One of the hallmarks of modern technology is the avalanche of information available about seemingly every subject, every aspect of our lives. Despite the wealth of data available, it can be difficult to use when the pieces of information needed reside in different databases or formats that are not easily combined. Medical records present a perfect example of the problem of multiple datasets and formats. At The Ohio State University College of Medicine, Albert Lai, PhD, research assistant professor in the Department of Biomedical Informatics, devotes his research to “information fusion,” or the integration of information from multiple, disparate sources to enhance the information signal.
With a family heavily involved in medicine, Lai always wanted to combine his education in computer science with his long-standing interest in medicine. As a graduate student in biomedical informatics, his research focused on the use of telemedicine to support chronic-disease management. Since arriving at Ohio State in 2009, he has focused on creating a cohesive and accurate picture of a patient’s health history. Lai hypothesizes that it is possible to use semantic and temporal data in the health record to create a health history timeline.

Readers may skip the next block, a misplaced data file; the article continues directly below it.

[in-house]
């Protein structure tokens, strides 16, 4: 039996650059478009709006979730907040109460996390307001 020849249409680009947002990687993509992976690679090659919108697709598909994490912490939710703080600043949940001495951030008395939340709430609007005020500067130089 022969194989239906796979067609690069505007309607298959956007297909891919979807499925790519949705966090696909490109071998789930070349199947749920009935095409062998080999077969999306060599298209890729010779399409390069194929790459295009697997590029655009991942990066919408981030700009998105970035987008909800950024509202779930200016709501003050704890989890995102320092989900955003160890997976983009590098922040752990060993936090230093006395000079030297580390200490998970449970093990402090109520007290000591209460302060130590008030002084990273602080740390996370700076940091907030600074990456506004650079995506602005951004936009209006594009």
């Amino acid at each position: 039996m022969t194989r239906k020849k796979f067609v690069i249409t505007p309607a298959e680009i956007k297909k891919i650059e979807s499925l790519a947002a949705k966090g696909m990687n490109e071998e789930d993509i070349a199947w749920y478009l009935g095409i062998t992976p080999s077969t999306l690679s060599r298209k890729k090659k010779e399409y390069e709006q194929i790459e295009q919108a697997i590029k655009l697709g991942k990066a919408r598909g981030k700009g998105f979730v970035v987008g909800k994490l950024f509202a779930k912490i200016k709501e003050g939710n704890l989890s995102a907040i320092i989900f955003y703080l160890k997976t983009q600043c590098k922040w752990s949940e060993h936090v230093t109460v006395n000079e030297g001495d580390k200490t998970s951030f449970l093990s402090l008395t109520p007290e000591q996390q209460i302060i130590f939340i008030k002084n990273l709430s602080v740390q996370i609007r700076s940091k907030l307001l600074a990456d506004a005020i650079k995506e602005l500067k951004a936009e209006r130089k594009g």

“Information fusion involves processing computer data stored in uncoded, narrative text fields, extracting structured data from unstructured data, merging multiple data sets, and binding episodic events together to create a medical portrait for each patient,” says Lai. He is working to create a virtual timeline that integrates inpatient and outpatient health events that can be applied to a patient’s medical record and leveraged for other purposes, such as research or the improvement of computer-aided clinical decision support alerts.
One of the major challenges to fusing data is the conversion of unstructured data in narrative text fields to structured data. A large proportion of the important data in an electronic medical record (EMR) resides only in narrative text fields, so it is not a trivial problem. Differentiation of similar health-related events is another challenge.